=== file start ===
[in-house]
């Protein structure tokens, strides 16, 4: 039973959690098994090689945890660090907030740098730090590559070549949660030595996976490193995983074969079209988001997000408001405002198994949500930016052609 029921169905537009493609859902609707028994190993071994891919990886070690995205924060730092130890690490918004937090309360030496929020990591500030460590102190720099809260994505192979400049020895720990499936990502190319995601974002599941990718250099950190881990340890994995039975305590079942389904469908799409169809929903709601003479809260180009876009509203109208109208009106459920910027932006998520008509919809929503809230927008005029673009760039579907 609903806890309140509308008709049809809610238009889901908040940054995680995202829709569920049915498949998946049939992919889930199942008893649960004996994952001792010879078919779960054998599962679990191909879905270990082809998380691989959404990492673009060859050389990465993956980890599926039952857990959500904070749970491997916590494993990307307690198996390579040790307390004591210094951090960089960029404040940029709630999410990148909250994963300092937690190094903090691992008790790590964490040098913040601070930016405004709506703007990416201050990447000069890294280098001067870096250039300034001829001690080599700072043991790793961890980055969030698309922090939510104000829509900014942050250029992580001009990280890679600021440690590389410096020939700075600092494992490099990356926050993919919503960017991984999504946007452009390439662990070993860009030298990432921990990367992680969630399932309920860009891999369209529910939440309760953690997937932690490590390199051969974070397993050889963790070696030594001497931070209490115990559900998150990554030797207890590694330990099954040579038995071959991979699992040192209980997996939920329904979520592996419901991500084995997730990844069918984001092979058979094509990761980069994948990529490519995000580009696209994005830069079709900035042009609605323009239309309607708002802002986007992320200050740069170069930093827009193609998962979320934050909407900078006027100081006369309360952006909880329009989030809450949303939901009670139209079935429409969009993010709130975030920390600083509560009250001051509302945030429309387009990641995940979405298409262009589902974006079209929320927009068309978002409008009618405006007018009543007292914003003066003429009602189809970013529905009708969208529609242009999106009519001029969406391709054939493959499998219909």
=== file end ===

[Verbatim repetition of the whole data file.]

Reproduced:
[in-house]
């Protein structure tokens, strides 16, 4: 039973959690098994090689945890660090907030740098730090590559070549949660030595996976490193995983074969079209988001997000408001405002198994949500930016052609 029921169905537009493609859902609707028994190993071994891919990886070690995205924060730092130890690490918004937090309360030496929020990591500030460590102190720099809260994505192979400049020895720990499936990502190319995601974002599941990718250099950190881990340890994995039975305590079942389904469908799409169809929903709601003479809260180009876009509203109208109208009106459920910027932006998520008509919809929503809230927008005029673009760039579907 609903806890309140509308008709049809809610238009889901908040940054995680995202829709569920049915498949998946049939992919889930199942008893649960004996994952001792010879078919779960054998599962679990191909879905270990082809998380691989959404990492673009060859050389990465993956980890599926039952857990959500904070749970491997916590494993990307307690198996390579040790307390004591210094951090960089960029404040940029709630999410990148909250994963300092937690190094903090691992008790790590964490040098913040601070930016405004709506703007990416201050990447000069890294280098001067870096250039300034001829001690080599700072043991790793961890980055969030698309922090939510104000829509900014942050250029992580001009990280890679600021440690590389410096020939700075600092494992490099990356926050993919919503960017991984999504946007452009390439662990070993860009030298990432921990990367992680969630399932309920860009891999369209529910939440309760953690997937932690490590390199051969974070397993050889963790070696030594001497931070209490115990559900998150990554030797207890590694330990099954040579038995071959991979699992040192209980997996939920329904979520592996419901991500084995997730990844069918984001092979058979094509990761980069994948990529490519995000580009696209994005830069079709900035042009609605323009239309309607708002802002986007992320200050740069170069930093827009193609998962979320934050909407900078006027100081006369309360952006909880329009989030809450949303939901009670139209079935429409969009993010709130975030920390600083509560009250001051509302945030429309387009990641995940979405298409262009589902974006079209929320927009068309978002409008009618405006007018009543007292914003003066003429009602189809970013529905009708969208529609242009999106009519001029969406391709054939493959499998219909």